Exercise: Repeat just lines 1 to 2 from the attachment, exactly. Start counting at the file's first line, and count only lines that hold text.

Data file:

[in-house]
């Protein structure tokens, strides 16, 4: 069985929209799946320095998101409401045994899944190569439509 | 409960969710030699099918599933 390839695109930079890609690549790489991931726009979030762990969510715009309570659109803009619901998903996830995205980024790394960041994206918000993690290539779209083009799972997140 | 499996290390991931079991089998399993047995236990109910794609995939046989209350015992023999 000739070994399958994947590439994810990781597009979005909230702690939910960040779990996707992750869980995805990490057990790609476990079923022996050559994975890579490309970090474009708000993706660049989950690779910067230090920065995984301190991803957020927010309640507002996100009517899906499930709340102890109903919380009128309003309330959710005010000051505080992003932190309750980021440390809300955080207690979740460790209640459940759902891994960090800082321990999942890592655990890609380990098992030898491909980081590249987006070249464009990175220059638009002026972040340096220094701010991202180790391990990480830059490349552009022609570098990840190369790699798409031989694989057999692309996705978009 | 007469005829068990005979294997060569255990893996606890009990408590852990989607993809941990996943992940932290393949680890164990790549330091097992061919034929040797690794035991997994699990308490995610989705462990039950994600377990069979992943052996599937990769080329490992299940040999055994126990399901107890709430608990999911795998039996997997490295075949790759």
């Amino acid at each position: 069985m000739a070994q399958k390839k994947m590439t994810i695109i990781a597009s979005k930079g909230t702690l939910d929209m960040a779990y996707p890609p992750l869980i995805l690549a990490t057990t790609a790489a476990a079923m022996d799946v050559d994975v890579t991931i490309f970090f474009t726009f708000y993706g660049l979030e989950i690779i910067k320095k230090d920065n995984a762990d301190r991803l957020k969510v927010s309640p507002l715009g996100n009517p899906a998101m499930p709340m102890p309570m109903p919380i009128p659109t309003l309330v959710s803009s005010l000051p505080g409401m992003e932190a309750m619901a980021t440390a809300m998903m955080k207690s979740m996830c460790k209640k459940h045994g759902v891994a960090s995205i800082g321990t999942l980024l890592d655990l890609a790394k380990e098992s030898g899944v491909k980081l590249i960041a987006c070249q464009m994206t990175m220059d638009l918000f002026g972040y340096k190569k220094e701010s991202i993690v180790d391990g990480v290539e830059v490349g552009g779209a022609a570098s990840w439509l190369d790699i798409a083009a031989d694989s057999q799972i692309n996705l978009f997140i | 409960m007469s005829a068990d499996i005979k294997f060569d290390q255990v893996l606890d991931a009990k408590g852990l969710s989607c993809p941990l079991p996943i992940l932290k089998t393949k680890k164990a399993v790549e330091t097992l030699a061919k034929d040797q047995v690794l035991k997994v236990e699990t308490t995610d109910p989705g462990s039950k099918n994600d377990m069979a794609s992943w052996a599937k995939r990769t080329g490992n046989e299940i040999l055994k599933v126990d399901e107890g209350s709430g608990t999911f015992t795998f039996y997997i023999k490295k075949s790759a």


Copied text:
[in-house]
């Protein structure tokens, strides 16, 4: 069985929209799946320095998101409401045994899944190569439509 | 409960969710030699099918599933 390839695109930079890609690549790489991931726009979030762990969510715009309570659109803009619901998903996830995205980024790394960041994206918000993690290539779209083009799972997140 | 499996290390991931079991089998399993047995236990109910794609995939046989209350015992023999 000739070994399958994947590439994810990781597009979005909230702690939910960040779990996707992750869980995805990490057990790609476990079923022996050559994975890579490309970090474009708000993706660049989950690779910067230090920065995984301190991803957020927010309640507002996100009517899906499930709340102890109903919380009128309003309330959710005010000051505080992003932190309750980021440390809300955080207690979740460790209640459940759902891994960090800082321990999942890592655990890609380990098992030898491909980081590249987006070249464009990175220059638009002026972040340096220094701010991202180790391990990480830059490349552009022609570098990840190369790699798409031989694989057999692309996705978009 | 007469005829068990005979294997060569255990893996606890009990408590852990989607993809941990996943992940932290393949680890164990790549330091097992061919034929040797690794035991997994699990308490995610989705462990039950994600377990069979992943052996599937990769080329490992299940040999055994126990399901107890709430608990999911795998039996997997490295075949790759």